Now though, I’m committed. Mums with pushchairs are returning from the school run, their older children charging ahead leaving excited screams and voices trailing behind them, unquestionably relieved to be out of class. My elderly neighbour is dropped off by a friend from her afternoon’s excursion, the couple on the other side are suddenly out and about in the garden; and I am horribly aware that I have an audience. One whose collective exhalation of relief that I’m cutting the hedge, I can almost feel.

Possibly, some people would acknowledge the difficulty of the situation, take the five minutes or so to unravel an extension lead, un-wield the power tool and be done with the hedge before the water in the kettle has cooled. Many would, but not me. Hating to admit defeat, I slog on, having finally remembered I should be cutting the top first into a flattened level and not starting on the side. By now, even Fidget our cat, who came initially to see what I was up to has lost interest and disappeared.

Hedge cutting is tiresome and endless. Two hours later, hands shaky from grasping the shears, hair matted with hedge debris, the scarf around my neck remarkably still in one piece after countless near misses, scratches lining my forearms, I decide enough is enough and that the job is done. It’s a difficult call to make with a hedge, it’s too tempting to keep on cutting when the perfectionist in you becomes desperate to make it perfectly level. If I do, we’re in danger of ending up with no hedge whatsoever and the neighbours would not be any happier about that I’m sure. Anyway, the sun is lowering behind the trees, and there’s an autumnal chill creeping into the air. The day is winding down, and I am now, more than ever, in need of that Lemsip.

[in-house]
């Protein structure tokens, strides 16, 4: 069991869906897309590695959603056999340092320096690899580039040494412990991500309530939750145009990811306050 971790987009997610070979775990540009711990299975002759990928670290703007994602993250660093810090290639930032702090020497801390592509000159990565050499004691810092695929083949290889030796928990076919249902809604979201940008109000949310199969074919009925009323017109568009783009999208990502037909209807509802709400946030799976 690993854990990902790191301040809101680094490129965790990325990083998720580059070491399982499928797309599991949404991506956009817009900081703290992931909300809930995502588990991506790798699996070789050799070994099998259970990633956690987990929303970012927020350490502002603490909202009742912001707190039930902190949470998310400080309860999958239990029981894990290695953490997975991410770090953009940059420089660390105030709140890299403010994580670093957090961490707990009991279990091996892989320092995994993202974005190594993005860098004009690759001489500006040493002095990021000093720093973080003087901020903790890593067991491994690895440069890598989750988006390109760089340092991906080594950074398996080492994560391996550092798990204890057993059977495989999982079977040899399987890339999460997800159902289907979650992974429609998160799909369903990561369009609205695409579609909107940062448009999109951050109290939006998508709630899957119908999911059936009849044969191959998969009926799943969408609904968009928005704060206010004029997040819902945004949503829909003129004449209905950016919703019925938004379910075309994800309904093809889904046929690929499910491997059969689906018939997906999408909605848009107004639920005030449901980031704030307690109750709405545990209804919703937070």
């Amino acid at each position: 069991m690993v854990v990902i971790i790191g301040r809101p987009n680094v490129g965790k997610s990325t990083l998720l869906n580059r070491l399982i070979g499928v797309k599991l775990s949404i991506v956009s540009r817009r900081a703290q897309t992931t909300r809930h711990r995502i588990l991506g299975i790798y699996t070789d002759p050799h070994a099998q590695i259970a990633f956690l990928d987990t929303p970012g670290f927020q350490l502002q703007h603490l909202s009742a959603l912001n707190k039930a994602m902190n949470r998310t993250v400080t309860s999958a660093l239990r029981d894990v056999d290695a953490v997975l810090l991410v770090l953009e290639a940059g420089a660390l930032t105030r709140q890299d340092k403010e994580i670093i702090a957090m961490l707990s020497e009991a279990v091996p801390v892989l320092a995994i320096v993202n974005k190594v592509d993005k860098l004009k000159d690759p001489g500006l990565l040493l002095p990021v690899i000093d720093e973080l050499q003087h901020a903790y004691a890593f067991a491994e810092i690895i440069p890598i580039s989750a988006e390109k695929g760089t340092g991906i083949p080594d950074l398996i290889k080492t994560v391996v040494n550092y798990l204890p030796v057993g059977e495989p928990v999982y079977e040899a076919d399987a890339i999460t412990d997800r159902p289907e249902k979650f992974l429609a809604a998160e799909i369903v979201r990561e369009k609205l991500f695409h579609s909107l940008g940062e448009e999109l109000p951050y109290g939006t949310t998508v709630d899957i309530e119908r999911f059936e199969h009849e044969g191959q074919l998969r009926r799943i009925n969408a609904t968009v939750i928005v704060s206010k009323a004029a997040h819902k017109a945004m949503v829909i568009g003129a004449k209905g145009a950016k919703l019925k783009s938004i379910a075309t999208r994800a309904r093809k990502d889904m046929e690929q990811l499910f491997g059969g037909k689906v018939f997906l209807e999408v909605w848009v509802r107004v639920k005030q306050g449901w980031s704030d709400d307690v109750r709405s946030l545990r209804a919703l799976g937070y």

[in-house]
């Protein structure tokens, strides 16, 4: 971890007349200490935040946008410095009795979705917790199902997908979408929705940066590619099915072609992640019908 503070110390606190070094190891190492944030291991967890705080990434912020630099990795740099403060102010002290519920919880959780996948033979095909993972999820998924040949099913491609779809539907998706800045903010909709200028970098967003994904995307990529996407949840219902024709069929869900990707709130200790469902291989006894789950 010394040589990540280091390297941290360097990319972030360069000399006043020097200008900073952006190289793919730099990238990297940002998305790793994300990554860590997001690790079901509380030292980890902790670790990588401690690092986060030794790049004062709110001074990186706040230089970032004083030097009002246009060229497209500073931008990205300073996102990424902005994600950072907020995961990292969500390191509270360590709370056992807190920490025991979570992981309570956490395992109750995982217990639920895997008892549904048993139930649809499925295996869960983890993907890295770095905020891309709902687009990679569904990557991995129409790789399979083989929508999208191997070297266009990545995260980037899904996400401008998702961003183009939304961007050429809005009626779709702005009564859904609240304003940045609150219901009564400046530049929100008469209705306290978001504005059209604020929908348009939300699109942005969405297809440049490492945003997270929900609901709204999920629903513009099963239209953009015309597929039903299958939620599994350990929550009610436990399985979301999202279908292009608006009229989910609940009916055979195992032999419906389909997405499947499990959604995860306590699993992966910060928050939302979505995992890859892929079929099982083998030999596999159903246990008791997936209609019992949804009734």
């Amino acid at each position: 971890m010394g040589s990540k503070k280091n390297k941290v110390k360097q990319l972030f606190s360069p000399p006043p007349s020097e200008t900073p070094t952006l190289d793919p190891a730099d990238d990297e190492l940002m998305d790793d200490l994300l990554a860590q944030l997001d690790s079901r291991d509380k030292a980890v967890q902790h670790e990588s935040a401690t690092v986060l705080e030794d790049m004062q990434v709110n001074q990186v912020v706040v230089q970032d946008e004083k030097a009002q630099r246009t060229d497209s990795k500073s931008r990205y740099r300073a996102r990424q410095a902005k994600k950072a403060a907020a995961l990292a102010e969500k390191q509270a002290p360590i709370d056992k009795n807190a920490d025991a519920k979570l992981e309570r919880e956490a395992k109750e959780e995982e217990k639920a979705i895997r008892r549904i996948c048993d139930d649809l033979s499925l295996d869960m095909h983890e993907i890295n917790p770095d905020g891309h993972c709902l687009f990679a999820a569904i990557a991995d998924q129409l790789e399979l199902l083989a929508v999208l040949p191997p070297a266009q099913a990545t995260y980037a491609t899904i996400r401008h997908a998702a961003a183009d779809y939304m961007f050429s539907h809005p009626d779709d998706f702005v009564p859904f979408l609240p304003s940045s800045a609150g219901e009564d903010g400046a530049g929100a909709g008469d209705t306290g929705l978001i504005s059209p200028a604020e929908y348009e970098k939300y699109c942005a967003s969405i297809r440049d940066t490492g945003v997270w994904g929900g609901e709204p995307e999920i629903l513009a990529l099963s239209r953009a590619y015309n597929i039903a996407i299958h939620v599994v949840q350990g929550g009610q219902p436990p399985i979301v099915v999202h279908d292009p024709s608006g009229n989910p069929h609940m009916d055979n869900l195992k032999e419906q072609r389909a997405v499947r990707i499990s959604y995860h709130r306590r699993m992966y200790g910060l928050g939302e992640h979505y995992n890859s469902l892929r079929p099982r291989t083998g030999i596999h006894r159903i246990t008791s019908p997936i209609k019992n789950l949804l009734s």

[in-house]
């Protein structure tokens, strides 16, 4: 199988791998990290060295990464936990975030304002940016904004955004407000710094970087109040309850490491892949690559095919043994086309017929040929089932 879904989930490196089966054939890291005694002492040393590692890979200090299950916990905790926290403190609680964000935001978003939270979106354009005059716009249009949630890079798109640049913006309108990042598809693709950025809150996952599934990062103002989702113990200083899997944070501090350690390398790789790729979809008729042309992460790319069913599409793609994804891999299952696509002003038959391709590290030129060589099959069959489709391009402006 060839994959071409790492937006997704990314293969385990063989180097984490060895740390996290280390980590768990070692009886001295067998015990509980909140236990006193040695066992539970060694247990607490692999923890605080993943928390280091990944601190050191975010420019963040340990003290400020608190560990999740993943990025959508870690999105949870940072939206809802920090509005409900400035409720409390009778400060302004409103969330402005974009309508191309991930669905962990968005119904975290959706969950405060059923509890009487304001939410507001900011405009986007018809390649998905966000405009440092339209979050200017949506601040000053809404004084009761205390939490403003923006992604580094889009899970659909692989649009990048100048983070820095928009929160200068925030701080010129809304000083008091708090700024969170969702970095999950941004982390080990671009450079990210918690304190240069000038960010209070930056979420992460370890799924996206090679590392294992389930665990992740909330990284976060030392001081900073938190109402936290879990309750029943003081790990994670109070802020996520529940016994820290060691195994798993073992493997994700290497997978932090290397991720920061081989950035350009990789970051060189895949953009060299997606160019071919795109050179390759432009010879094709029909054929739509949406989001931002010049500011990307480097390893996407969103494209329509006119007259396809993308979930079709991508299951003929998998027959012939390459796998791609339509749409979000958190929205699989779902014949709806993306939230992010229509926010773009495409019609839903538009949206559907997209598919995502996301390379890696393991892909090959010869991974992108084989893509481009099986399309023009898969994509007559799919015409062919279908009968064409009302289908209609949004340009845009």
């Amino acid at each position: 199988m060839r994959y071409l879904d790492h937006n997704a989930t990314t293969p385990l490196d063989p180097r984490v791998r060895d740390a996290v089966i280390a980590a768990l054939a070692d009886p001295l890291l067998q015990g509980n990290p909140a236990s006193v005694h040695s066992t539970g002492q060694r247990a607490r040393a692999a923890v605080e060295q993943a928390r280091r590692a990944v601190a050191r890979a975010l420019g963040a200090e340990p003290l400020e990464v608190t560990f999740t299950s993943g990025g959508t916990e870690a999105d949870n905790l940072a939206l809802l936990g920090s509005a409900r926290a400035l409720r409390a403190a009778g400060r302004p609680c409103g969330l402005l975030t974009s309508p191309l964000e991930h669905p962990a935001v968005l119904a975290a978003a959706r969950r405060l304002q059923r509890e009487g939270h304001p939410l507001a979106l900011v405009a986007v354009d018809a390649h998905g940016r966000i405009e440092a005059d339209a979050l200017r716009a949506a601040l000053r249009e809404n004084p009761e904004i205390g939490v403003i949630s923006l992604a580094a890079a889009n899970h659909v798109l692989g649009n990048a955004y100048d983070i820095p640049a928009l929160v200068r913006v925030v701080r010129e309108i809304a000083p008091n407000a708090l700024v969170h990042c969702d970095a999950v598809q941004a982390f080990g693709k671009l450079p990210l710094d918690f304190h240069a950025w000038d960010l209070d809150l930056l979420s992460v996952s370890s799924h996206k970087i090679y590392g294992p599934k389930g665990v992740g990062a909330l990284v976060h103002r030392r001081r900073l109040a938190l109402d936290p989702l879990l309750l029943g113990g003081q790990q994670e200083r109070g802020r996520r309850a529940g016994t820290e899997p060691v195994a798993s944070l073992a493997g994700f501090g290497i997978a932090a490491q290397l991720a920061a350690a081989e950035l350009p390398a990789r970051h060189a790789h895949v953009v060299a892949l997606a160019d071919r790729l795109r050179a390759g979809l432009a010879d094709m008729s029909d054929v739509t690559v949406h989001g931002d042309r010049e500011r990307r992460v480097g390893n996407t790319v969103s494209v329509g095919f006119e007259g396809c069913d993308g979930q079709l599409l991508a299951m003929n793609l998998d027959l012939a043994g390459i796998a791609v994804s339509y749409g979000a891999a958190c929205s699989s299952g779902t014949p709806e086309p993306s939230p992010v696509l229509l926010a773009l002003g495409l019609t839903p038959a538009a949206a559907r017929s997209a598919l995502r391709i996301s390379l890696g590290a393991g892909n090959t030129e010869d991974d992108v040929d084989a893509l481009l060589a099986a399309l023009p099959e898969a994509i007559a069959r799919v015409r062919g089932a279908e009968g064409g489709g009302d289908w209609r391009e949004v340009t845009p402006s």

Fidget returns and is delighted by the mass of cuttings he can hide and roll about in. When I grab the broom, sweeping the remains into a growing mound it begins to trouble me, exactly how much of the hedge is now lying on the driveway. I have hacked the hedge bare and within an inch of its life, so much so that there is more greenery on the ground that on the hedge itself.

It saddens me to see how much living plant now lies desolate against concrete. It seems wrong somehow to destroy a hedge bursting with life. Yet, I know (well, am pretty sure) that this is what’s needed. A concept many hairdressers have assured me about over the years, when I’ve reluctantly appeared for the bi-annual trim of my hair, which until recently I’ve been eternally growing. That to trim off the ends encourages growth. That’s all I have done today, I’ve trimmed the ends off; a little precariously maybe, but still, it’s just snipping off the ends. I haven’t killed the hedge, have I?

By now my energy is fading faster than daylight. I sweep away the remaining wisps of branches, knowing tomorrow’s job will be to load the fall-out of my hedge trimming experience in to the boot of the car, and deliver to the recycling centre; or what we used to call, ‘the tip.’ For now, thankfully my gardening work is done. Fidget and I amble through the garage, both as mucky with hedge ‘bits and pieces’ as each other and head indoors; him, hungry for a bowl of Felix, and me, thinking it’s time to put the kettle on.